1. (1)
    Here, the speaker is a job candidate, Mr H is another applicant, and the audience is on the appointment committee.
    1. (a)

      ‘I heard that Mr H was fired for selling commercially sensitive information.’

    2. (b)

      ‘I never realised Mr H was fired for selling commercially sensitive information.’

      Since realising something requires the truth of that something, (b) is not a lie.

  2. (2)
    Here, the speaker is trying to persuade her audience that she was raised an orphan.
    1. (a)

      ‘When I was two, my parents went to the top of their high-rise and jumped off it.’

    2. (b)

      ‘When I was two, my parents went to the top of their high-rise and jumped.’

      In fact both parents are still alive, though they no longer own a roof trampoline (Cf. Saul (2012b: 25–26, 116–118).

  3. (3)
    X wants Y dead and has packed Y’s parachute accordingly. Y asks: ‘Did you pack my parachute properly?’ X replies:
    1. (a)

      ‘Yes, I used the roll-packing method—sensible in today’s conditions.’

    2. (b)

      ‘Nooo. I just stuffed it in. [Rolls eyes.] Oh, and I tied a knot in it first.’

  4. (4)
    Since his persecutors are catching up, Athanasius turns his boat and approaches them in disguise. ‘Have you seen Athanasius?’ they ask. He replies:
    1. (a)

      ‘Yes, he is but an hour’s journey upriver’

    2. (b)

      ‘He is near; make haste and you will soon pass him.’4

  5. (5)
    Kant wishes to deceive his neighbours into thinking he is leaving Königsberg. He places luggage outside his front door.
    1. (a)

      He announces: ‘As you can see, I am going on a journey.’

    2. (b)

      He says nothing, leaving them to draw the inference (Cf. Kant 1997 [c.1784]: 202).

  6. (6)
    An established professor wishes to push a brilliant student out of academia:
    1. (a)

      ‘Dear Sir, Ms. X is a mediocre student whose publications in so-called philosophy journals are an embarrassment to the profession.’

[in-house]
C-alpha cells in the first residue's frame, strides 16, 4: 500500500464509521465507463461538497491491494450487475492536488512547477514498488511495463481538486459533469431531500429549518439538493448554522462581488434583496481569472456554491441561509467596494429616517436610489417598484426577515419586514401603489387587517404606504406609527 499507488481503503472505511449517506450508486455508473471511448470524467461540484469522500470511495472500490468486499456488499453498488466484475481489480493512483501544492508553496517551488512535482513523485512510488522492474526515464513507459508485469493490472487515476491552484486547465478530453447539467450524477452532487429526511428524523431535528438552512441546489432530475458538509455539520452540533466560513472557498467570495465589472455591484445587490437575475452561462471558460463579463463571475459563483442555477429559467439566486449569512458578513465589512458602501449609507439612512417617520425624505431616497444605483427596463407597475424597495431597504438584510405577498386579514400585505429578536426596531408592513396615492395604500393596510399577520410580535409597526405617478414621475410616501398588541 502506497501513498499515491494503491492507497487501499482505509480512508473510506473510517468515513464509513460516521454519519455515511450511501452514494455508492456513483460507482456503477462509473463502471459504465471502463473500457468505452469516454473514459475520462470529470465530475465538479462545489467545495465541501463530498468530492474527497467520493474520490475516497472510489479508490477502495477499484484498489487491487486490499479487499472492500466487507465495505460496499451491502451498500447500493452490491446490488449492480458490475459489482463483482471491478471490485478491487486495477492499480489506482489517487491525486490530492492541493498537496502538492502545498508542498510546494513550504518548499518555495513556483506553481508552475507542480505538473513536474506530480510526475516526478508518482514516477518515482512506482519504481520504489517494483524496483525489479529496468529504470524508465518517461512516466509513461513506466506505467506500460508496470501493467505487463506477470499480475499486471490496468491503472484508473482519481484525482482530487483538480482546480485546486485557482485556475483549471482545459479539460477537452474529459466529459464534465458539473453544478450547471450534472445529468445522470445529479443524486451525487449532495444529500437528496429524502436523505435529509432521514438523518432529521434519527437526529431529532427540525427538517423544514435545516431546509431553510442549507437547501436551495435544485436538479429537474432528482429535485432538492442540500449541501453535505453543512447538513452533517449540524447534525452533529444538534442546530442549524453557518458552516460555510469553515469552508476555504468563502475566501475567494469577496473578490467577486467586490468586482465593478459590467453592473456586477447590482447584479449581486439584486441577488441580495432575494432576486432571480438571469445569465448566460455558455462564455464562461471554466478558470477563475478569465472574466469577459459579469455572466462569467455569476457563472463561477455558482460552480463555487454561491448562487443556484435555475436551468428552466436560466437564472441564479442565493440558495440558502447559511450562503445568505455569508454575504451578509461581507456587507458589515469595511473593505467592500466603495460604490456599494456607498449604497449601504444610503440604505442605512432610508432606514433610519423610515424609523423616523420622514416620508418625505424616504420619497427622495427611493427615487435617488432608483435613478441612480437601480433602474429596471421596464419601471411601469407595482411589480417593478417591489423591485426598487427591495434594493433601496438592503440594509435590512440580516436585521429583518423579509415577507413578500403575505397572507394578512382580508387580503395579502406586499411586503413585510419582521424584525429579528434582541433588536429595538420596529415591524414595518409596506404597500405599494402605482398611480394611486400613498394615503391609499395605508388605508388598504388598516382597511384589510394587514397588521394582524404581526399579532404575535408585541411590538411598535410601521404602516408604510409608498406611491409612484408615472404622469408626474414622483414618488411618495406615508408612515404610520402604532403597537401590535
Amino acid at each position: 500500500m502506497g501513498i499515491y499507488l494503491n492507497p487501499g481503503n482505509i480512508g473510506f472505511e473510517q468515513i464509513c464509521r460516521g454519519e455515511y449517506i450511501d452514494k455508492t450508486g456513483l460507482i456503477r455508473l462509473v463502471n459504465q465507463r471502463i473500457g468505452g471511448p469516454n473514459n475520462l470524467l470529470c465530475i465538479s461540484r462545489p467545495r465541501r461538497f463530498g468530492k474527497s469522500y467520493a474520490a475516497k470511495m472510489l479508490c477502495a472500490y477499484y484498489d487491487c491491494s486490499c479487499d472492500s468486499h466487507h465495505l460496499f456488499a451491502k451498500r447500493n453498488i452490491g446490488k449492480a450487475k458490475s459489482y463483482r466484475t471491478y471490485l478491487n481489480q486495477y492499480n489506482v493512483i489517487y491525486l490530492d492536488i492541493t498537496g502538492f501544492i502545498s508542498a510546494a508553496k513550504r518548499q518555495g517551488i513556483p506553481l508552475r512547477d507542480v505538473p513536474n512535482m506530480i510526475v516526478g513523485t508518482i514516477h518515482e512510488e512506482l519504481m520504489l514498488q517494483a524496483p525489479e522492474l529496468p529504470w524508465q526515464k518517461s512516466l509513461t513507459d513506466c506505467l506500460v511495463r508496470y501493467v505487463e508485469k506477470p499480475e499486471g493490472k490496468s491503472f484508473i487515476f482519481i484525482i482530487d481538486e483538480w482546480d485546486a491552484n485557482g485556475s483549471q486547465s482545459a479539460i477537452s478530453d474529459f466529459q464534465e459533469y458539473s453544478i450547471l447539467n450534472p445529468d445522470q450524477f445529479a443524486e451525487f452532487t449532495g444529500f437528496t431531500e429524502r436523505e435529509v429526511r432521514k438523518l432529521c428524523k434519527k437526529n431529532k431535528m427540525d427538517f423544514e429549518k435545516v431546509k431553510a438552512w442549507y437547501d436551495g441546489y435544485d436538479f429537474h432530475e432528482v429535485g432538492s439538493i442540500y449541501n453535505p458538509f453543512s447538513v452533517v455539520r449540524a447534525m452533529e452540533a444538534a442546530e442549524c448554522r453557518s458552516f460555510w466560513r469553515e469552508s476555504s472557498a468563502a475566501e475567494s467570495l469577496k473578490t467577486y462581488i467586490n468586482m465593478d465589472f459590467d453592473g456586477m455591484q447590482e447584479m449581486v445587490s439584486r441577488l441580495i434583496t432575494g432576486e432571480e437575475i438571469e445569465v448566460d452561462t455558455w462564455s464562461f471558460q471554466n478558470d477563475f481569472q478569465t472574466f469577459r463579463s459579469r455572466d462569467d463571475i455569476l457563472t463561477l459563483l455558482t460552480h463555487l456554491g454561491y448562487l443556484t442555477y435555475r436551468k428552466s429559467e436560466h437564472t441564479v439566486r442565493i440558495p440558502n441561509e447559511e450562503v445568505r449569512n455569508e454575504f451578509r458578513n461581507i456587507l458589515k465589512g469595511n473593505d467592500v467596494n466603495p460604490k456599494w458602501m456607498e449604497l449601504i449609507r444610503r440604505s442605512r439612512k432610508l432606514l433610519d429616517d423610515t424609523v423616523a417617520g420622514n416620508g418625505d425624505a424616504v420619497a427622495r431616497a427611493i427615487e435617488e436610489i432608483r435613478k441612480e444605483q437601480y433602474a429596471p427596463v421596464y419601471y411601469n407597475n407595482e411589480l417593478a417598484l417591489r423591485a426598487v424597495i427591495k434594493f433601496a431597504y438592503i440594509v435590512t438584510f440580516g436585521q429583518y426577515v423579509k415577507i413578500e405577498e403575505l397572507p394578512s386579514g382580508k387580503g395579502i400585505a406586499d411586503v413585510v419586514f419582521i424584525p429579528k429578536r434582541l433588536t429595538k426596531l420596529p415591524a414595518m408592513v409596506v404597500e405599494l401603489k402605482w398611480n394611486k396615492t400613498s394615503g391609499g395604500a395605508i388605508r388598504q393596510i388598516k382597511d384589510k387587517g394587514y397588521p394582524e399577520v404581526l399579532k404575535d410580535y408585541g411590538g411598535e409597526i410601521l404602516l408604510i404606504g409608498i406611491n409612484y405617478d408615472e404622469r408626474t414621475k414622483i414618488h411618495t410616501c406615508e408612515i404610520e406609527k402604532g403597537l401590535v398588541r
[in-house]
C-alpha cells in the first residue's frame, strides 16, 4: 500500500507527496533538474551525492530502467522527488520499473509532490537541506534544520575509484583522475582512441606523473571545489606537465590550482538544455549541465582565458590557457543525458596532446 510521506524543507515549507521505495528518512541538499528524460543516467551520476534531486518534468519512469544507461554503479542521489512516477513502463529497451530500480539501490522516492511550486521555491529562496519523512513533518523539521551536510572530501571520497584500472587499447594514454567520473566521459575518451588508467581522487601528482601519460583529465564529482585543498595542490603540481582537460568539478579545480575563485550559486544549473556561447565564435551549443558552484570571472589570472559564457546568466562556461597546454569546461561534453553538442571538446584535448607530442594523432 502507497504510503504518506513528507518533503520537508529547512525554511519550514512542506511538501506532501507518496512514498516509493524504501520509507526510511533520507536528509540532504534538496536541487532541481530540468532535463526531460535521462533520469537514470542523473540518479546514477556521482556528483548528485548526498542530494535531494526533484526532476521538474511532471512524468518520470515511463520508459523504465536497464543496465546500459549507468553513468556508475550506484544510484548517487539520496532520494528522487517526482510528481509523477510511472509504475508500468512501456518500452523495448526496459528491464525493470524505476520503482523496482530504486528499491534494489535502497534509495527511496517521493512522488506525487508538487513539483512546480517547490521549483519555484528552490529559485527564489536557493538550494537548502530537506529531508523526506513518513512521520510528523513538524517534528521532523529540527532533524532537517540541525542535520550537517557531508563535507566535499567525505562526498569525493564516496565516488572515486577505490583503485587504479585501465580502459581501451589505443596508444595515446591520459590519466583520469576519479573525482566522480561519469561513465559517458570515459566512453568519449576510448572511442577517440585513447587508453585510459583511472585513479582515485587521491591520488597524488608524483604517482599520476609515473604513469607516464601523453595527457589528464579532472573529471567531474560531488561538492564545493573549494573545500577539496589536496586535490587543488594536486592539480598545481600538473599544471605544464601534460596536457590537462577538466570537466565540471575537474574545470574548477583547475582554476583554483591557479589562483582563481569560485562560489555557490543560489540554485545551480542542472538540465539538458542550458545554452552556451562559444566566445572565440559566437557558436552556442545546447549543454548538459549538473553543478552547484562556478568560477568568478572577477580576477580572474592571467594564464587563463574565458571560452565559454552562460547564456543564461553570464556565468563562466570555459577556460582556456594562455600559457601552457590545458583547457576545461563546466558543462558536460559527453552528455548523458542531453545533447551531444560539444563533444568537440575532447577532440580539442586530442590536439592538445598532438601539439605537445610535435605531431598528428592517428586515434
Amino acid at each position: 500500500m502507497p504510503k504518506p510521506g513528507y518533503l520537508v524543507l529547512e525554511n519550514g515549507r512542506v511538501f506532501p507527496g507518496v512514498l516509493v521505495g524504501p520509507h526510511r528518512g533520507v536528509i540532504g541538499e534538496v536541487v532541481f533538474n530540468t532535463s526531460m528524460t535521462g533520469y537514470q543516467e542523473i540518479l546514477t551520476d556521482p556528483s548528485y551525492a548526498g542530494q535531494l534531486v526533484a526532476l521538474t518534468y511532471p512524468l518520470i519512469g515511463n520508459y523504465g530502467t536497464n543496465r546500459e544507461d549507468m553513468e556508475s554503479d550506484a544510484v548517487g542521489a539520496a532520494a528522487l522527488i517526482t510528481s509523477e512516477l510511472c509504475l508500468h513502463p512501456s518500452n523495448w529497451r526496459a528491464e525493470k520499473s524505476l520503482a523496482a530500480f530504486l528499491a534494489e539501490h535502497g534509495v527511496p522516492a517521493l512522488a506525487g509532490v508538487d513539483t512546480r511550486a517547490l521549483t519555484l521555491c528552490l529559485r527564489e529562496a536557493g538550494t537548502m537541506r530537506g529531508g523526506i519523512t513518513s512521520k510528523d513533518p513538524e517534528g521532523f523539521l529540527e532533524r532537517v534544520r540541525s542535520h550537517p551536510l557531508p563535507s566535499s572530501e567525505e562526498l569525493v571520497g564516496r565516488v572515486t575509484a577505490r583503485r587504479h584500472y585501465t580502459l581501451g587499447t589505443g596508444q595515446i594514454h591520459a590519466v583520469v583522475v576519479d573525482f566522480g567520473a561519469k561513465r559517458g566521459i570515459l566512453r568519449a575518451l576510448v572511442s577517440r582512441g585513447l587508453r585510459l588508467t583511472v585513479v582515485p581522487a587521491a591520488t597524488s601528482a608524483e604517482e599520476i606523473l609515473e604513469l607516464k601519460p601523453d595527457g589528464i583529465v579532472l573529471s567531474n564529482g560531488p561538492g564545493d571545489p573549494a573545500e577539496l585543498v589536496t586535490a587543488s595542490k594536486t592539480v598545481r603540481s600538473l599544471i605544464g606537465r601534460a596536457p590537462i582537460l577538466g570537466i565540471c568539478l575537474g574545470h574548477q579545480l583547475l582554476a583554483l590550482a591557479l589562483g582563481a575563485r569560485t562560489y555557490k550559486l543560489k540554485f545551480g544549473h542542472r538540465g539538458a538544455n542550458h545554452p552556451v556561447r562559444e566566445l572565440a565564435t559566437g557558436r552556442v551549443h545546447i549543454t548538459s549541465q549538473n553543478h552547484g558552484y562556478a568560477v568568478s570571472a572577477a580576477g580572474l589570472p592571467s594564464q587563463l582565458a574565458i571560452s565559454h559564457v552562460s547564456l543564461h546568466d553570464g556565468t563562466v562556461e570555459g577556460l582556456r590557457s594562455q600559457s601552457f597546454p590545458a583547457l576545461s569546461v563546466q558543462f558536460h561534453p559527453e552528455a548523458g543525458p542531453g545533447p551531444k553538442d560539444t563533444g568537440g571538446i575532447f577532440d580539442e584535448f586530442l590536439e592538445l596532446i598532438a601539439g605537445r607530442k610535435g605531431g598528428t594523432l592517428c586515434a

2. (b)

      ‘Dear Sir, Ms. X’s command of English is excellent, and her attendance at tutorials has been regular. Yours, etc (Cf. Grice 1989 [1967]: 33).’

These contrasting pairs capture a sense of ‘lying’ according to which lying involves actually saying it. The ‘lying/misleading’ debate turns on whether actually saying it matters, morally speaking.
Before considering opposing positions in this debate, we need a working definition of lying, one that traces the distinction implied by the examples. Any off-the-shelf definition will be controversial, and the flexibility of everyday usage means it will also involve an element of stipulation. With these qualifications in place, I propose the following:

Lying = saying that p when one knows p to be untrue

The crucial phrase here is ‘saying’. Other definitions containing ‘saying’ (or an equivalent: ‘stating’, ‘asserting’, etc.) could be just as good. Still, if only to see off hasty dismissals, and because this definition will feed into the definition of ‘dishonesty’ in Sect. 2, I will comment briefly on two other features.

Some will balk at the word ‘knows’. Weakening it to ‘believes’ would allow us to categorize as a liar someone who says that p while mistakenly believing not-p. But we can accommodate such cases by describing the speaker as attempting to lie, with culpability to match. There is, moreover, some advantage to using ‘know’ in that it captures a central feature of lying: that liars piggy-back illicitly on testimony, a method for transmitting knowledge. Liars typically present themselves to their audiences as a source of knowledge while being nothing of the kind. There is more to say on this, certainly, but I will assume it is not pertinent here.5

Others will insist on an additional condition: that the liar intends to deceive the audience into believing that p. We do not condemn actors as liars, after all. But we can accommodate this case by describing actors as acting as if they are saying, and so as not genuinely lying even on this definition. Moreover, requiring that liars intend to deceive the audience into believing that p sometimes jars with ordinary usage. Imagine a conversation with someone who is oddly sceptical towards everything you say. For amusement you say you are a lighthouse keeper. You have no intention to trick your interlocuter into believing this as you know you will be disbelieved, yet it is natural to describe you as having decided to lie. (True, you have intended to deceive in some respects: even here you are falsely presenting yourself as trying to have them believe that you are a lighthouse keeper. But this intention to deceive is already built into your act of saying something you know to be false, so does not require an extra clause.) As with ‘knows’ there is more to be said about this controversy but it seems tangential in the present context.6

The inclusion of ‘saying’ is not tangential in the same way, since it is central to the lying/misleading debate. But what is saying? When the candidate in (1) utters (b) instead of (a), many would describe her as having ‘as much as said it’, or even as having actually said it. Before we can go any further we need a better delineation of the saying/not-saying boundary.